different ram cards with different speeds

Discussion in 'Hardware' started by dtrader98, Jul 2, 2008.

  1. So I managed to get a free 512M PC2300 card@142 MHz (infineon).

    Added it to my 1G PC3200 (200MHz) card (corsair).

    I now have 1.5G, and the net speed actually dropped below the lowest (128MHz) as measured by one of those hardware test programs (can't remember the name right now).

    Don't really see an observable difference either way. Anyone have any good test or battery of tests in a suite to verify one better than the other? Most google searches turned up forums suggesting 1G at higher speed is better than 1.5G at lowered speed (I can see the logic at low memory requirements). Experience/thoughts appreciated.

    (Ran a few hogs like photoshop and full screen camtasia vids simultaneously; dropped mem availability to 900M, but no performance degradation noticable).
  2. the performance difference will be marginal at best, its not significant enough to be wasting time running benchmark programs.
  3. For the fastest and most efficient use of RAM, you really need to have "equal" size and speed of memory.

    Putting together "unequal" size of RAM ( such as 1 gig + 512mb ) will cut performance by at least 10%.
  4. I have always heard (yet never seen evidence to prove or disprove) that if you have differing RAM speeds, your system will operate at the slower of the speeds.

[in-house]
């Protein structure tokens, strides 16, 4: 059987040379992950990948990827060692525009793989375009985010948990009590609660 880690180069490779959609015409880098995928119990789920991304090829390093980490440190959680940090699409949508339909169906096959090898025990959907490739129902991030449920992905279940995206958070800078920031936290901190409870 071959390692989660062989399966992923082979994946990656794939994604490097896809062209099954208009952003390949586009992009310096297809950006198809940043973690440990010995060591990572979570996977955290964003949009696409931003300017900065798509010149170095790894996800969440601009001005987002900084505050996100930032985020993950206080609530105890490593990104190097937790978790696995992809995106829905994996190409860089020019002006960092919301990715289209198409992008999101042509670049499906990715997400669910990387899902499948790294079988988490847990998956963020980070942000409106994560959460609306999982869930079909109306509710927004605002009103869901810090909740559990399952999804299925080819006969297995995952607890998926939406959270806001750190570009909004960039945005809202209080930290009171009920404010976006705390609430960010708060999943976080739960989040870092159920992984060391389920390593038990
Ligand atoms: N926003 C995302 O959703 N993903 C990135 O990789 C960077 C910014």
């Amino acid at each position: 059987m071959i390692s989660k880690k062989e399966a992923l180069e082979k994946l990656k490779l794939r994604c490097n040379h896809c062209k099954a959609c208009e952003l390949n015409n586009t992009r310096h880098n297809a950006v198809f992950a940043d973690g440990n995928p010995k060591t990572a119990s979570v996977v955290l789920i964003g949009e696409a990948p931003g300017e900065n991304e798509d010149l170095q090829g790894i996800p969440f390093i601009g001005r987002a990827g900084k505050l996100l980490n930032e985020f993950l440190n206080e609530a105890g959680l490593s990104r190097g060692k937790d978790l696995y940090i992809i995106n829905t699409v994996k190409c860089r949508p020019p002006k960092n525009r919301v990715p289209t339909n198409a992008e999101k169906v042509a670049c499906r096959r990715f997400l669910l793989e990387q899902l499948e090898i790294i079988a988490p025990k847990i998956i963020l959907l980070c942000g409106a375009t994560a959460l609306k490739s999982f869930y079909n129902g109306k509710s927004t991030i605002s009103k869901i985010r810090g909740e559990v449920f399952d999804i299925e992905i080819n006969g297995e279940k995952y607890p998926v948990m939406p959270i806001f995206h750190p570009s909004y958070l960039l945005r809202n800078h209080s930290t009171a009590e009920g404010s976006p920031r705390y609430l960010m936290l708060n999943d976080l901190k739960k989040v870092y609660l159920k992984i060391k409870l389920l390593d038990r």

Further, if you have a 200mhz fsb and run 142mhz RAM, in theory you are slowing down the fsb because the slower RAM is causing a bottleneck.

    If it was not broken before, you may want to reconsider whether you want to continue with this "fix" or just put it back to how it was before.

    I use Prime95 as a system burn-in/ system check when I build systems. From what I have been able to find out there, it's the best system test out there, and it's free; just google it.
  5. bl33p


    That is correct. Also in order to take advantage of the dual channel design, memory modules must be matching in capacity in paired memory banks (usually color coded on the motherboard). Thus the original poster might have the worst case scenario of slower speed and non-matching memory modules in paired memory sockets.

    It also pays to note that there is no increased performance from buying faster memories in case the FSB cannot scale up with it. So with 200 MHz FSB stick with 200 MHz memories.

    Depending on the architecture there can be substantial improvement with increasing memory speed as the it is the biggest limiting factor of software execution speed (pretty much all software is data starved due to memory being much slower than cpu). However with multicores and hyperthreading this is less so (other core or thread executes while data is being fetched).

    And the question is pretty much moot on a trading computer unless building a very high end system. It's more cost effective to run different apps on different computers if changing keyboards and mice is not perceived to be a problem (one software package with 4 monitors on one computer, another with 4 monitors on another, as opposed to running all in just one box with 8 monitors).
  6. bl33p is right. but for someone running a dinosaur of a computer (pc3200 ddr ram = probably a old pentium 4 or athlonxp system), the few mhz in speed difference will be most likely unnoticeable. The hours you will waste running test and benchmarks, could be spent working at Macdonald's so you could get a new computer with your 1st paycheck instead.
  7. bighog

    bighog Guest